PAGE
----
Dysphagia following lumbar spine surgery in the setting of undiagnosed DISH of the cervical spine: a case report

Alexander J. Butler, Alexander Ghasem, Motasem Al Maaieh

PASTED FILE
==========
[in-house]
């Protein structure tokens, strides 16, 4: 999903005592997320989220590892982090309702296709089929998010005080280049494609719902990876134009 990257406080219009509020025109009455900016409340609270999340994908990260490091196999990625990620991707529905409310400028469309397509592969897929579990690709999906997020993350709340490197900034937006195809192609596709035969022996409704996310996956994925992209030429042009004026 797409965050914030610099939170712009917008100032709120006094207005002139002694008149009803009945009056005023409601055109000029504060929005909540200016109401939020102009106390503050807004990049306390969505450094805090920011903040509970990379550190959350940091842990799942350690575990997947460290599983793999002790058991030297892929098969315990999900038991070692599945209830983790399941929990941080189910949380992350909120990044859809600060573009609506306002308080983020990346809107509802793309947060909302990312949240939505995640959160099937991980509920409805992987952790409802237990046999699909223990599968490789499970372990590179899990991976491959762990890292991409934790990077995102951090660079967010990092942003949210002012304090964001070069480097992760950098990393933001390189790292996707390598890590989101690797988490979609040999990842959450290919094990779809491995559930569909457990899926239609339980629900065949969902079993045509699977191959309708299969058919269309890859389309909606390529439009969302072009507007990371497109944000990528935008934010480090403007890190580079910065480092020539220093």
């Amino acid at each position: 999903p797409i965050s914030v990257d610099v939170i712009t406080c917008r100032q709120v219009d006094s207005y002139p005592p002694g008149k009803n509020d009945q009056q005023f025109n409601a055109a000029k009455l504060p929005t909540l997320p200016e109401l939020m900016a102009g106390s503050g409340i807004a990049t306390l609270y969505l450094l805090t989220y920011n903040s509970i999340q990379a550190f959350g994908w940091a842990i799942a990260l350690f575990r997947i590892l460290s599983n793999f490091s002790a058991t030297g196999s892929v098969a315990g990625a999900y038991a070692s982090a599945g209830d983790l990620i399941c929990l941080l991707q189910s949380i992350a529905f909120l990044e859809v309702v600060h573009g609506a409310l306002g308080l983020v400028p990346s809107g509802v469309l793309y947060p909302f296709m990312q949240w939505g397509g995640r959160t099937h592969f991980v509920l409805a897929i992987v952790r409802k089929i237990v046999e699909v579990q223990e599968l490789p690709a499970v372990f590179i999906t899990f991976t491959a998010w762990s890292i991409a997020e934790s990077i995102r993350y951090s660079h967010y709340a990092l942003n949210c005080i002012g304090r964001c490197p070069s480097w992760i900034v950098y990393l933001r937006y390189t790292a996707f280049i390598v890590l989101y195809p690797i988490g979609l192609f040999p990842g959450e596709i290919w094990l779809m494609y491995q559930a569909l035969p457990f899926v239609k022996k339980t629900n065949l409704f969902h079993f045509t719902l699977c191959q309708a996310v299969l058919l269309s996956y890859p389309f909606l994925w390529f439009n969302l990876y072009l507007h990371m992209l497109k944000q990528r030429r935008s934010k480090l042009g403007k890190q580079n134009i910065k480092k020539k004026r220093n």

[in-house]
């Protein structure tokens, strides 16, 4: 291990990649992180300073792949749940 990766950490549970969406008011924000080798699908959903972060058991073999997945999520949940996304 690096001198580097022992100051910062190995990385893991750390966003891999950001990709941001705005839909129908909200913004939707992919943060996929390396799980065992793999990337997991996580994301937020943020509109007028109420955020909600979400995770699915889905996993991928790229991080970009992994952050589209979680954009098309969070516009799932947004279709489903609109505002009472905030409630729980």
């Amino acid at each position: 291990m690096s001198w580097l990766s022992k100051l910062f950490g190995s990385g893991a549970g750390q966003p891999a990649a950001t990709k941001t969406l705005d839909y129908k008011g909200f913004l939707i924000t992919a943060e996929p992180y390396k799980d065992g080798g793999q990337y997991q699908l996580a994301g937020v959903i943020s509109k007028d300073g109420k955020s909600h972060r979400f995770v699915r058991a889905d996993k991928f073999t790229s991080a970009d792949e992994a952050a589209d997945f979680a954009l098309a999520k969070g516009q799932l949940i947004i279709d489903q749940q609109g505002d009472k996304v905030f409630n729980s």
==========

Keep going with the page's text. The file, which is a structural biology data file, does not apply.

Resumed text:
Dysphagia is an often multifactorial pathology affecting many elderly patients. In addition to global neuromuscular change with normal aging, one component of its etiology may be direct compression of the pharynx or esophagus from overgrown bone from the anterior cervical spine. Diffuse idiopathic skeletal hyperostosis (DISH) is one condition that may contribute to this phenomenon. Of relatively high incidence (2.5% to 33.3%) in elderly populations, DISH has been described in the cervical spine though more frequently affects other spinal regions. The clinical case of an elderly man who developed significant dysphagia after undergoing lumbar spine surgery for spinal stenosis caused by DISH is presented. Awareness of the involvement in his cervical spine before surgery would likely have enabled a more prompt diagnosis of the etiology of dysphagia and allowed for peri-operative optimization of swallowing function to reduce morbidity. We recommend routine preoperative imaging of the cervical spine in all patients with a diagnosis of DISH to stratify risk for development of postoperative dysphagia.